$94 fine for parking in your driveway? It's un-Australian!
A SUNSHINE Coast resident is outraged to have copped a $94 fine for parking on his own driveway.
Birtinya's Reese Gerhard arrived home on Sunday to the unwelcome notice.
His car was parked on his driveway - not as close as the photo shown above - with the back of his vehicle extending over the boundary.
"Our whole street got done, if you were parked on the nature strip or exceeding the mailbox, you got hit," Mr Gerhard said.
"I know four people who were hit but there were at least half a dozen.
"I've heard it is happening in all the new estates from Caloundra all the way to Peregian Beach. I'm just ropeable that it is happening.
"I wasn't home but my neighbours were. They asked the parking officer if they would knock on our door to get us to move it, and they apparently replied that 'it isn't part of their job'."
Did the Birtinya resident deserve the fine for parking in his own driveway?
This poll ended on 22 December 2017.
Definitely, he is breaking the law
Bit rough, but the law is the law
No bloody way, how un-Australian!
This is not a scientific poll. The results reflect only the opinions of those who chose to participate.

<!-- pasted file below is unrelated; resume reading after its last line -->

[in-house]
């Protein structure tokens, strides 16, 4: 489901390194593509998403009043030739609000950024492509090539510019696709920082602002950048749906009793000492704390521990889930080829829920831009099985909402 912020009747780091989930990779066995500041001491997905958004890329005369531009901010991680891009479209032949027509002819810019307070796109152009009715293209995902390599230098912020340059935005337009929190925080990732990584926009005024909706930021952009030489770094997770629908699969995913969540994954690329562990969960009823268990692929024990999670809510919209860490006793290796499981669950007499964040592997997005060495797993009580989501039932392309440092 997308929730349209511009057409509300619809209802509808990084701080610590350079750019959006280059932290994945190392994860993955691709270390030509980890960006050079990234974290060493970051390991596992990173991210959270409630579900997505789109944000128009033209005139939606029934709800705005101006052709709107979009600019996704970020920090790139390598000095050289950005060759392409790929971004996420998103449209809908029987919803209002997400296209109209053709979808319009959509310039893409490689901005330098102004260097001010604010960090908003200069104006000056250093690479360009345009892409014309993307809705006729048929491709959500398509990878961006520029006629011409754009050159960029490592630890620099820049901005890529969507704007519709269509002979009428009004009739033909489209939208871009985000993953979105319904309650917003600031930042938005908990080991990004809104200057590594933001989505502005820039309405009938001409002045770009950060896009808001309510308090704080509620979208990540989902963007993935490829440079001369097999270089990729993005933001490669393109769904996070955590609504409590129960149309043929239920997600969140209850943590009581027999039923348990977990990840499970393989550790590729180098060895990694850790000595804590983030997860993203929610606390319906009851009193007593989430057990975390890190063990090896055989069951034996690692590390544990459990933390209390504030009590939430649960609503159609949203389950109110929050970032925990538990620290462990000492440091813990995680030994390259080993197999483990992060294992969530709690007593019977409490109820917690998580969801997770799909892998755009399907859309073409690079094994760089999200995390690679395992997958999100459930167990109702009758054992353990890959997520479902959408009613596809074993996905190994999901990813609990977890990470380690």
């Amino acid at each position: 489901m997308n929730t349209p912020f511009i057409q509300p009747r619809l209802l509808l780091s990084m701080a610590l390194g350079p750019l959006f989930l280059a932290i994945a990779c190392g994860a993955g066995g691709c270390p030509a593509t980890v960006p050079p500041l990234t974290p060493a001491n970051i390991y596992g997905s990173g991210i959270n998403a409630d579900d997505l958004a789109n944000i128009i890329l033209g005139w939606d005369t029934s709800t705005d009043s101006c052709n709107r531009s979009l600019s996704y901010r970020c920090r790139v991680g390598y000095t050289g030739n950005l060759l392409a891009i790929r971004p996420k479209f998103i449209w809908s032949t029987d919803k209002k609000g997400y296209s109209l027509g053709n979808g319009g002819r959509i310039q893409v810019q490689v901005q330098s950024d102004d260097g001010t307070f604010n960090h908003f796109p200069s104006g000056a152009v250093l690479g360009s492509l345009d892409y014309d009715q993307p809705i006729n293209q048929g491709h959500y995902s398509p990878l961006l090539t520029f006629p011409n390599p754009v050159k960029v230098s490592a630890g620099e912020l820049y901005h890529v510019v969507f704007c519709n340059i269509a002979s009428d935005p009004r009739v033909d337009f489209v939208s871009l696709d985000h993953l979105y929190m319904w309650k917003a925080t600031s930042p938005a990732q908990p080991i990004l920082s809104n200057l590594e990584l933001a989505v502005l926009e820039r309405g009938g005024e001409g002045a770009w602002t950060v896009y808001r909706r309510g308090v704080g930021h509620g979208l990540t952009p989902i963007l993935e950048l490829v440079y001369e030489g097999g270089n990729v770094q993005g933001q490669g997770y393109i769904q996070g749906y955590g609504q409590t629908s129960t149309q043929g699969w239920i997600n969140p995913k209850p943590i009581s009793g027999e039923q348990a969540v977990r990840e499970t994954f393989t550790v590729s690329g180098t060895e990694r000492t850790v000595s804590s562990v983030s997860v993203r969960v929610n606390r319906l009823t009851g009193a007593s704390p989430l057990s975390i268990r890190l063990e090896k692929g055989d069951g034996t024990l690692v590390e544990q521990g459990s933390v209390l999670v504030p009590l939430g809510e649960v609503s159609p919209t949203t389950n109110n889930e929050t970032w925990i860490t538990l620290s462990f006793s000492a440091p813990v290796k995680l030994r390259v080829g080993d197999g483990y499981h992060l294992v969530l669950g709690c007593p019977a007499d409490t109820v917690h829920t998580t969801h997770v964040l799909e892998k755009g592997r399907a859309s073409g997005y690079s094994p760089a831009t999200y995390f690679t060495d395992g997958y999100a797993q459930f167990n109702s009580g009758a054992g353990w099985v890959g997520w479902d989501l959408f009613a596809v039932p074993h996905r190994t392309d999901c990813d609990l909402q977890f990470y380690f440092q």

After calling the Sunshine Coast Regional Council multiple times, he was given a simple ultimatum; pay the fine or take it to court.
"They say I have 28 days to dispute it," he said.
"It is just wrong. I've parked my car as close to my garage door as possible and it still goes past my letterbox.
"And what is worse, council say that they will continue to hand out fines unless we change where we park.
"It is just un-Australian."
A Sunshine Coast Regional Council spokesperson argued that the photo taken by the resident did not show the true position of where the infringement notice was issued.
"The vehicle in question was parked at the lower end of the driveway and was compromising the nature strip and safe pedestrian passage," the spokesperson said.
"Queensland Government legislation prohibits vehicles from parking on the verge or nature strip. This regulation is in place to ensure safe passage for pedestrians and to maintain infrastructure, and access to the infrastructure, located within the verge.
"The nature strip is defined as the area between the road and adjacent private property boundary, which normally begins at the property's letterbox, and includes any section of driveway within this area. Council is legally required to enforce this legislation."
Council said when on private property, the onus is on the driver to ensure their vehicle is parked within the boundary.
"It is important that all property owners are aware of where their property boundary starts," they said.
"If this law were to change, residents need to understand, that potentially any person could utilise that space for parking, not just the resident living in that property.
"If this was the case, any person, at any time, could park a car, caravan, boat or trailer in front of your property, without consent or consideration."